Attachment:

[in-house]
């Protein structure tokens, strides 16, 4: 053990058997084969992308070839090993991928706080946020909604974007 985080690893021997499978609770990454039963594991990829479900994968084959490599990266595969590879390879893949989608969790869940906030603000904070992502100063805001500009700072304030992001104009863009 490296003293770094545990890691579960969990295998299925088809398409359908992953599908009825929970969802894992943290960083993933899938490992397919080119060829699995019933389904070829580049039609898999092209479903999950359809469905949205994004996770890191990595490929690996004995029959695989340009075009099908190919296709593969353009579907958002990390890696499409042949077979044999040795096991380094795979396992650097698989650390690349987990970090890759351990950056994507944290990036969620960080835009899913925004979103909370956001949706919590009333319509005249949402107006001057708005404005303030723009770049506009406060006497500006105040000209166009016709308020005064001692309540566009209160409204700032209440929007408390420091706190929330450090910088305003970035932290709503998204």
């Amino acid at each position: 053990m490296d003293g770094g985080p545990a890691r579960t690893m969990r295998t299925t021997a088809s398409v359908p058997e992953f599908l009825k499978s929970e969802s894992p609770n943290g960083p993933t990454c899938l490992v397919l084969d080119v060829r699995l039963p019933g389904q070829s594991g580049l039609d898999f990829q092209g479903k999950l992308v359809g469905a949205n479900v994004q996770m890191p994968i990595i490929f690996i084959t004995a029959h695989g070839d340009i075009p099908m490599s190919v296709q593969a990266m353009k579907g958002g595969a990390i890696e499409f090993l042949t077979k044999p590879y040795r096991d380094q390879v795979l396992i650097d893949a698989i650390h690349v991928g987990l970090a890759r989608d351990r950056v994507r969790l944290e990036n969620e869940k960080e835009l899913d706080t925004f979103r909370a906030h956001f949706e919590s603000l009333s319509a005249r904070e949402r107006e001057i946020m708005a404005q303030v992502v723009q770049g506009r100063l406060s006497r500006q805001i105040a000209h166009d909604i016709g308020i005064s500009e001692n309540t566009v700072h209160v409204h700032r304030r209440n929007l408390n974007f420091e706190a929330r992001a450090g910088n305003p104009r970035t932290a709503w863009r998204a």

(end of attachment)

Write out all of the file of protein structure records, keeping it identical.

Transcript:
[in-house]
């Protein structure tokens, strides 16, 4: 053990058997084969992308070839090993991928706080946020909604974007 985080690893021997499978609770990454039963594991990829479900994968084959490599990266595969590879390879893949989608969790869940906030603000904070992502100063805001500009700072304030992001104009863009 490296003293770094545990890691579960969990295998299925088809398409359908992953599908009825929970969802894992943290960083993933899938490992397919080119060829699995019933389904070829580049039609898999092209479903999950359809469905949205994004996770890191990595490929690996004995029959695989340009075009099908190919296709593969353009579907958002990390890696499409042949077979044999040795096991380094795979396992650097698989650390690349987990970090890759351990950056994507944290990036969620960080835009899913925004979103909370956001949706919590009333319509005249949402107006001057708005404005303030723009770049506009406060006497500006105040000209166009016709308020005064001692309540566009209160409204700032209440929007408390420091706190929330450090910088305003970035932290709503998204």
């Amino acid at each position: 053990m490296d003293g770094g985080p545990a890691r579960t690893m969990r295998t299925t021997a088809s398409v359908p058997e992953f599908l009825k499978s929970e969802s894992p609770n943290g960083p993933t990454c899938l490992v397919l084969d080119v060829r699995l039963p019933g389904q070829s594991g580049l039609d898999f990829q092209g479903k999950l992308v359809g469905a949205n479900v994004q996770m890191p994968i990595i490929f690996i084959t004995a029959h695989g070839d340009i075009p099908m490599s190919v296709q593969a990266m353009k579907g958002g595969a990390i890696e499409f090993l042949t077979k044999p590879y040795r096991d380094q390879v795979l396992i650097d893949a698989i650390h690349v991928g987990l970090a890759r989608d351990r950056v994507r969790l944290e990036n969620e869940k960080e835009l899913d706080t925004f979103r909370a906030h956001f949706e919590s603000l009333s319509a005249r904070e949402r107006e001057i946020m708005a404005q303030v992502v723009q770049g506009r100063l406060s006497r500006q805001i105040a000209h166009d909604i016709g308020i005064s500009e001692n309540t566009v700072h209160v409204h700032r304030r209440n929007l408390n974007f420091e706190a929330r992001a450090g910088n305003p104009r970035t932290a709503w863009r998204a």